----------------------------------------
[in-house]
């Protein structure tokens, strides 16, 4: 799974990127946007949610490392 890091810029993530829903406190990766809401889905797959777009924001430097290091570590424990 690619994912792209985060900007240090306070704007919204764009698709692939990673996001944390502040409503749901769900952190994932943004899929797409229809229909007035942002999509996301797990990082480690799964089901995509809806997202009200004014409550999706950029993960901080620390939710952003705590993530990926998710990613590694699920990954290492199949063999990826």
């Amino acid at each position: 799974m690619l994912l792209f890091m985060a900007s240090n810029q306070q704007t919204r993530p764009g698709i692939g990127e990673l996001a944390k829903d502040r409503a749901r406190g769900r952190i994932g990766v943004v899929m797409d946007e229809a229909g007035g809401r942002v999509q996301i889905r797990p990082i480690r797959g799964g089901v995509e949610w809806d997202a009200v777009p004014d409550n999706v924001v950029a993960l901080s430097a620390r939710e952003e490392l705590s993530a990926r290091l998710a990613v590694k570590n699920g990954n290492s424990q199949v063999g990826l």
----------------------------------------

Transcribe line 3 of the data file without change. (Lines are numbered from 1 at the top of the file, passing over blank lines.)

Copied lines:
């Amino acid at each position: 799974m690619l994912l792209f890091m985060a900007s240090n810029q306070q704007t919204r993530p764009g698709i692939g990127e990673l996001a944390k829903d502040r409503a749901r406190g769900r952190i994932g990766v943004v899929m797409d946007e229809a229909g007035g809401r942002v999509q996301i889905r797990p990082i480690r797959g799964g089901v995509e949610w809806d997202a009200v777009p004014d409550n999706v924001v950029a993960l901080s430097a620390r939710e952003e490392l705590s993530a990926r290091l998710a990613v590694k570590n699920g990954n290492s424990q199949v063999g990826l």